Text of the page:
Elizabeth Anne VanderPutten - Christmas Newsletter 1999

Merry Christmas to all . . .

This year will go down in the annals of the 20th century as the Year of Jet Lag and Margaret's Thanksgiving Turkey Stuffing. It began with a late Christmas visit with son Dan and daughter-in-law Michelle and grandchildren Shane and Erica in Saratoga Springs, and it will end with a visit to them on Christmas. Shane & Erica are delights, getting straight "A" report cards (natch). Shane is one of the few 9-year-olds who has hiked the high peaks of New York, and Erica has become a great letter writer. We delight in getting her terrible jokes on email. Their parents purchased their dream house so far in the country that even Dan is happy. "Life is so good, it's scary," crows Dan, who has been promoted to Sergeant, taken off the streets (thereby making them safer for criminals), moved to Division headquarters, and turned into a policy wonk! 

We also visited with son Shannon and daughter-in-law Dawne and grandchildren Hillary (the "Sweet One") and Connor -- they are both charmers. Shannon will DJ a party this New Year's at the top hotel in Saratoga where they now live.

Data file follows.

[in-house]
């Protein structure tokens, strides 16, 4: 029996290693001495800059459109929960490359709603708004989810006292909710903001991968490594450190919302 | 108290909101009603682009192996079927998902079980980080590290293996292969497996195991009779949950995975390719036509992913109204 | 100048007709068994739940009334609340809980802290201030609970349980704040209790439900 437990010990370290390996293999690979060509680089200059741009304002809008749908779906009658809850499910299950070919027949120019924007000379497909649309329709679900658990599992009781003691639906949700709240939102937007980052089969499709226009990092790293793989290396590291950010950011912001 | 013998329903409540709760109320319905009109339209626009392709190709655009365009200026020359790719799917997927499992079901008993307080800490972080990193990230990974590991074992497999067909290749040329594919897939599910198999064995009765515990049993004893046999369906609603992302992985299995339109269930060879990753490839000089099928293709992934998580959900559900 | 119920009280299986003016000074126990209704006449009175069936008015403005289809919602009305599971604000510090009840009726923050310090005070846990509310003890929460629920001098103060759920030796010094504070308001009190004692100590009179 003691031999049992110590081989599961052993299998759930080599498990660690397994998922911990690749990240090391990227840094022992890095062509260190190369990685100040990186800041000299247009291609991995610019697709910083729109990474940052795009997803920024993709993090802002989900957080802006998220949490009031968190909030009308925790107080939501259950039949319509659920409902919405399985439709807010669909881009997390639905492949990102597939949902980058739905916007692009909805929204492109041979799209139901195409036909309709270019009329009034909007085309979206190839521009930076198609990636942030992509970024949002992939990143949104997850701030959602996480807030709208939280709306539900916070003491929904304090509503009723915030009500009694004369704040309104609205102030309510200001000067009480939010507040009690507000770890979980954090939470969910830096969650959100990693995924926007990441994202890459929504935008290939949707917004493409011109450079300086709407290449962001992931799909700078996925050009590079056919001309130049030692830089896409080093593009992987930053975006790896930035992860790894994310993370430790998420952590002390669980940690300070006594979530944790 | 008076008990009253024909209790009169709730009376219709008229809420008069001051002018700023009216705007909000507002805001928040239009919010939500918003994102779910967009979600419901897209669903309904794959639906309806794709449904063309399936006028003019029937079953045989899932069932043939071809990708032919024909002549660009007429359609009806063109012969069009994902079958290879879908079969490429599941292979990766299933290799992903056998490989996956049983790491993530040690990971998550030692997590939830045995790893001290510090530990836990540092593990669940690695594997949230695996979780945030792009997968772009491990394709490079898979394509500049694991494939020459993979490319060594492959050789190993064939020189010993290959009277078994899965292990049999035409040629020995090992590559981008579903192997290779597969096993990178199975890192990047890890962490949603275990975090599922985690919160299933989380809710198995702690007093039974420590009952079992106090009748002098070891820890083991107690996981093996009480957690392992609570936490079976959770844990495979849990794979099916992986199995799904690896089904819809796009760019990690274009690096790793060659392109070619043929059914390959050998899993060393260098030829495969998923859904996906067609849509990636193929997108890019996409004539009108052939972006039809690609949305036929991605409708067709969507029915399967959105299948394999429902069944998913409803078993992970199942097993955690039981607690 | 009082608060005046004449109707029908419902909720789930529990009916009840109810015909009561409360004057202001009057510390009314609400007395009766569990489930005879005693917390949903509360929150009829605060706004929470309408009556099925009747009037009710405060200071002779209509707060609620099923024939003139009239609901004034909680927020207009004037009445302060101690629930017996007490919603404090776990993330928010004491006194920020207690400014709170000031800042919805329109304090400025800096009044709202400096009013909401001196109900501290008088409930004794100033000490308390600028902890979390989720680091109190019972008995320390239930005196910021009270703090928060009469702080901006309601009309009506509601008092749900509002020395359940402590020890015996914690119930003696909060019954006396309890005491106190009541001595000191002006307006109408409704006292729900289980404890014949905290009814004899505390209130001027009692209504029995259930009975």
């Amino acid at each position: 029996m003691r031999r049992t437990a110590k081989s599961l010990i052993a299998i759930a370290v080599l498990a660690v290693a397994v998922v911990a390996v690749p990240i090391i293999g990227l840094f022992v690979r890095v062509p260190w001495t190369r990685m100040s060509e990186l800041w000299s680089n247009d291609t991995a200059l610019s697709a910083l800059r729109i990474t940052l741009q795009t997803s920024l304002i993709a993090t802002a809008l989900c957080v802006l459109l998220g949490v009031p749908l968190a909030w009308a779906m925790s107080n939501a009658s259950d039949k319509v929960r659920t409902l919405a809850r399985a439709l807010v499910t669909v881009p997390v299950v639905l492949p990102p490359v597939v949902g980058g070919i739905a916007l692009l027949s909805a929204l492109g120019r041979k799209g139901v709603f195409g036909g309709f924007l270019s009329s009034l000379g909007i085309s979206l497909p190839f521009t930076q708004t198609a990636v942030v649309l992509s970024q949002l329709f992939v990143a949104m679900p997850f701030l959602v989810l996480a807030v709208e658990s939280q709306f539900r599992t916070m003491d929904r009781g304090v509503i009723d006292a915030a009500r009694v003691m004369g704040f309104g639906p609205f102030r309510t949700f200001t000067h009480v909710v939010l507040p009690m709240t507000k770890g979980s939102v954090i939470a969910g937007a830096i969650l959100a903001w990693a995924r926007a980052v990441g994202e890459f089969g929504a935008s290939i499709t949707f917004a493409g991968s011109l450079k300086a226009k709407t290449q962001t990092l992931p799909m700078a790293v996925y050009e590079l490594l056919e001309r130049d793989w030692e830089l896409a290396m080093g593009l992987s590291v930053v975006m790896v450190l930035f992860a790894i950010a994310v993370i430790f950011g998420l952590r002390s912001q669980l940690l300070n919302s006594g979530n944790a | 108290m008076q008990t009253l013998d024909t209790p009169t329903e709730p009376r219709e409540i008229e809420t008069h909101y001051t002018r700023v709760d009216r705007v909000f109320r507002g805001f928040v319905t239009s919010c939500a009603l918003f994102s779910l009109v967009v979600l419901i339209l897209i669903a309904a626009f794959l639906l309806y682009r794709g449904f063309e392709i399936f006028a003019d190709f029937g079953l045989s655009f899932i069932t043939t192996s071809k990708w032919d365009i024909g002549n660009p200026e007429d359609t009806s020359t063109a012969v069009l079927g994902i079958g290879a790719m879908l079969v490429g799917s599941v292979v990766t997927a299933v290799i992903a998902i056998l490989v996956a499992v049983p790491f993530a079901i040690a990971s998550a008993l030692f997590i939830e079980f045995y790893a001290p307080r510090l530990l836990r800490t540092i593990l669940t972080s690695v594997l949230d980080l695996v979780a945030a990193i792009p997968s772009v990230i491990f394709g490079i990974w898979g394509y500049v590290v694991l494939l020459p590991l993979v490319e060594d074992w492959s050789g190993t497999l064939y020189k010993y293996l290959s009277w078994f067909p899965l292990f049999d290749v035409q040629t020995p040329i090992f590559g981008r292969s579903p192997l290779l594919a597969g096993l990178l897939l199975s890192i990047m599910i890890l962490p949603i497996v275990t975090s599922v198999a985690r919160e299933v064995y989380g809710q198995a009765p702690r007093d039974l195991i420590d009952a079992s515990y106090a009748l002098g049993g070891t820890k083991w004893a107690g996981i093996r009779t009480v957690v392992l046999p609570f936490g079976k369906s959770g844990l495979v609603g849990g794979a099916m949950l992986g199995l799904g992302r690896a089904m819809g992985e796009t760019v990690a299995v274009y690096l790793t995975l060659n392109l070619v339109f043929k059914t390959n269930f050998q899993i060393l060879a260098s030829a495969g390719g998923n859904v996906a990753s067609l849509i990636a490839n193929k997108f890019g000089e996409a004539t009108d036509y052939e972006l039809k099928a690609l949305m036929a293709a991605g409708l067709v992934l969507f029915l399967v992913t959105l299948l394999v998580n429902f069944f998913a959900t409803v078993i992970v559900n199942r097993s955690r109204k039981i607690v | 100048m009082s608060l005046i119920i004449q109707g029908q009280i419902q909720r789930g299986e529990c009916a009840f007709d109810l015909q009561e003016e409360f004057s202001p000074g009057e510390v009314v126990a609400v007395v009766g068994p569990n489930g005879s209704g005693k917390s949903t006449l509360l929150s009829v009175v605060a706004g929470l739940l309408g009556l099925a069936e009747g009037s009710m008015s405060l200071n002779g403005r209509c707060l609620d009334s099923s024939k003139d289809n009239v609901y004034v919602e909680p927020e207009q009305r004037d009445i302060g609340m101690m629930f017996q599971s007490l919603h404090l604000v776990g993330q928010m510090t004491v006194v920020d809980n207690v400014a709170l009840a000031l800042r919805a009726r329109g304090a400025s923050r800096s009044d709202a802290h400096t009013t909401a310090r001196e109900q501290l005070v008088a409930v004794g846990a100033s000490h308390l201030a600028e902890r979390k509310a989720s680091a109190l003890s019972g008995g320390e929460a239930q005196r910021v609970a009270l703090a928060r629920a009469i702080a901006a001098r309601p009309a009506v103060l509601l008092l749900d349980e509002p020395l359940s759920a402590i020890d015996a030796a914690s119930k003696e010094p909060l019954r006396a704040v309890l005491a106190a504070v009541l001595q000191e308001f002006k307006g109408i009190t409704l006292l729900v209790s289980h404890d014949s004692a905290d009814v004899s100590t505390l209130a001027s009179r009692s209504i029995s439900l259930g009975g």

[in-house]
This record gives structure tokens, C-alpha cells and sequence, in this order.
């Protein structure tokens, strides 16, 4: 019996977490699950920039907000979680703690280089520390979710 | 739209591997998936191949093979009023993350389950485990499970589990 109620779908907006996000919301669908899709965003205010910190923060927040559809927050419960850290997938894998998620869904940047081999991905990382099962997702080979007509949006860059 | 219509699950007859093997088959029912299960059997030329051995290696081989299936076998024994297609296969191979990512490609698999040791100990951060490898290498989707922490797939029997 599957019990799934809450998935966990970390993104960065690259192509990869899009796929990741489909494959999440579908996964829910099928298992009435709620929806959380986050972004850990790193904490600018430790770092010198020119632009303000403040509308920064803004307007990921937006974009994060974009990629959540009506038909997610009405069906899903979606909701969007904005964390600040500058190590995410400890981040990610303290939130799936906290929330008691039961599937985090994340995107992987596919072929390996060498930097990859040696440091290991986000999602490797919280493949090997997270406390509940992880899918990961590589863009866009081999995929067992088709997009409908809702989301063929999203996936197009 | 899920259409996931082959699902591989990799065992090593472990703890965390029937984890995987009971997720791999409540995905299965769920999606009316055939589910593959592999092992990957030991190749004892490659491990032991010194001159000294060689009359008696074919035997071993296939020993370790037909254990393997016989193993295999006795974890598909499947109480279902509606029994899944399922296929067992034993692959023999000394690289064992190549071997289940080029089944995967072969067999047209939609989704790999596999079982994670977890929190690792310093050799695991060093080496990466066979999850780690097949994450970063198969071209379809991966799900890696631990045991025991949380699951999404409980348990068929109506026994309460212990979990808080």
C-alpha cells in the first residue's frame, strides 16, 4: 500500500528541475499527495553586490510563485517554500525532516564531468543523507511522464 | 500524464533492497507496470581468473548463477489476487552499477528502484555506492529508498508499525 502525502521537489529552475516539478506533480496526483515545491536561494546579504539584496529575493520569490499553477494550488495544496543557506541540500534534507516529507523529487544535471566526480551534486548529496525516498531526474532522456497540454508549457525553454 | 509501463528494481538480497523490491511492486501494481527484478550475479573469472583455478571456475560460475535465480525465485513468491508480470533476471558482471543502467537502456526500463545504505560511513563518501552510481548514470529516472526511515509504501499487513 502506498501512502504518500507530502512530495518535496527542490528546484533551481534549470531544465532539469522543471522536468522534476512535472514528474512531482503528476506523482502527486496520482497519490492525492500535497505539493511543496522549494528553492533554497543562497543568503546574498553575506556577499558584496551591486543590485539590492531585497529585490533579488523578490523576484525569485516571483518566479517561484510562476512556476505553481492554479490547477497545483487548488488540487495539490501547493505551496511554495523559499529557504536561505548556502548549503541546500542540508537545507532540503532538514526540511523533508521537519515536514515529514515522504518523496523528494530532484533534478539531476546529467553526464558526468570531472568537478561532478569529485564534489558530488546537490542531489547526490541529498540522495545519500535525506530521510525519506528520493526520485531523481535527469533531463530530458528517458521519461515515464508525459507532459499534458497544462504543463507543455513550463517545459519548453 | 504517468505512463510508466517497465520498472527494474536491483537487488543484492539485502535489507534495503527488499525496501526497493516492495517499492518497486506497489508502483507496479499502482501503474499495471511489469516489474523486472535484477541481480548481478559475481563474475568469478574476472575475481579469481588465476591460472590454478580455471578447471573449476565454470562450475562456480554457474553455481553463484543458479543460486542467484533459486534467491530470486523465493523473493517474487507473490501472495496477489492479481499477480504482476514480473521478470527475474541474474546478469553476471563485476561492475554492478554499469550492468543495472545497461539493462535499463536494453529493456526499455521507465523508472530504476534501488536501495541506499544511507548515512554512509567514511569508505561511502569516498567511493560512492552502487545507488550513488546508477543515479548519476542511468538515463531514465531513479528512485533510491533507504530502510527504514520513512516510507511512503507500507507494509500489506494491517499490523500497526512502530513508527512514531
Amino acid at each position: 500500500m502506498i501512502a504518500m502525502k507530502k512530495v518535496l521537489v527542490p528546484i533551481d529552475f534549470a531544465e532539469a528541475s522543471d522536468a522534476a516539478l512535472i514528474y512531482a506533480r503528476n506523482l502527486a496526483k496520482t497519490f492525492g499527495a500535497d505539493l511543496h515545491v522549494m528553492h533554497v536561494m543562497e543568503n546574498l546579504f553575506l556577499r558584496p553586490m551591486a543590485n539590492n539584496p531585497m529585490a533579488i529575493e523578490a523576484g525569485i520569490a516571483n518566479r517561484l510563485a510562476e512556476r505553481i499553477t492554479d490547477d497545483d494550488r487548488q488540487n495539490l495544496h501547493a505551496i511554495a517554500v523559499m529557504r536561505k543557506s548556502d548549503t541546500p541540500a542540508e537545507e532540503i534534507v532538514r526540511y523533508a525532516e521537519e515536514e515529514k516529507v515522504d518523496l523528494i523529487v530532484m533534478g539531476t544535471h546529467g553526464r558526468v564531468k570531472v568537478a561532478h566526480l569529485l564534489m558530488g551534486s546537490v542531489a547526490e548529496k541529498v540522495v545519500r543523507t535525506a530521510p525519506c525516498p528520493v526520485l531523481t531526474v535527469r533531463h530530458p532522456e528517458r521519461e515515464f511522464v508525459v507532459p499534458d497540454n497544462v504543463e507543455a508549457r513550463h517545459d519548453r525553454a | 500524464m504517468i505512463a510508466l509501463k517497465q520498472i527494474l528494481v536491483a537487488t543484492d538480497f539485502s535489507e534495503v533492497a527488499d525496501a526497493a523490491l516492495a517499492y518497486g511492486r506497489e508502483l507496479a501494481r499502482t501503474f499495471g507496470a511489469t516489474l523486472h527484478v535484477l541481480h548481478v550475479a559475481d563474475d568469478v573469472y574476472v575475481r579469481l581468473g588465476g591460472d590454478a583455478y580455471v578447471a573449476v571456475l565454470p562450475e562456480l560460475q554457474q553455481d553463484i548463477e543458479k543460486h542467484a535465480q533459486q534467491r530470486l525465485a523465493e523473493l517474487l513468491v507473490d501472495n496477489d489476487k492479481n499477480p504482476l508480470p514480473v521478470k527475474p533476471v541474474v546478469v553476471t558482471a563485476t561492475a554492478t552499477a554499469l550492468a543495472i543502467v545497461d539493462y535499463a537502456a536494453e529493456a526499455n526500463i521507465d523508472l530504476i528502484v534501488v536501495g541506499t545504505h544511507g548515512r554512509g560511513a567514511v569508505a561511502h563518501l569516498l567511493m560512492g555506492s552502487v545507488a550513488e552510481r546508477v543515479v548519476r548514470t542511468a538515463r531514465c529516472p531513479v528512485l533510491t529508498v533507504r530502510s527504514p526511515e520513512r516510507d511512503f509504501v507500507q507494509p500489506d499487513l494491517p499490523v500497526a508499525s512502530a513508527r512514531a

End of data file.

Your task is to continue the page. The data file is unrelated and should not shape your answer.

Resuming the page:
While still in Iceland, we attended Adam Hills & Sara Dwornik's wedding in the biggest snowstorm in years. He is the law student son of old friends Allen and Jean Hills. "Hail to the Chief" was their reception march (modest is not one of that young man's shortcomings). We also had talked with Larry Hills & Toni. The 22-hour flight back from from Albany to DC on USAir, was truly memorable event!

Our annual vacation in Puerto Escondido, Mexico with Clay & Eve Cummins was enjoyable, though the distance does gets longer every year. Sun, sand, palms, temperatures in the 80s, and seeing old friends Bill & Rosemary James, Dick & Mary Anne Giganti, and Gina Machorro are easy to take in February.

We cut short our Mexico trip so Elizabeth could represent the U.S. at the TIMSS (Third International Math and Science Study) conference in Morocco. (There has been lots of press on how well the U.S. did NOT do on this exam.) Morocco sounds exciting and visiting the Kasbahs, Marrakech and Casablanca was fun and interesting. Air Morocco might be better named AirSloppiness, e.g., they forgot to pick up food before landing (bouncing cups!) or check restrooms (upon landing a woman exited a bathroom with her infant, having stayed there during the entire landing). Arriving four hours late in London (not bad for a three hour flight), she missed her connection to the U.S., spent 8 hours trying to nap in Heathrow (leading her to quip she slept in London with her colleague Patrick Gonzales), arrived in New York at midnight, missed all connections to DC, stayed overnight, and arrived semi coherent in DC for a 9 a.m. meeting.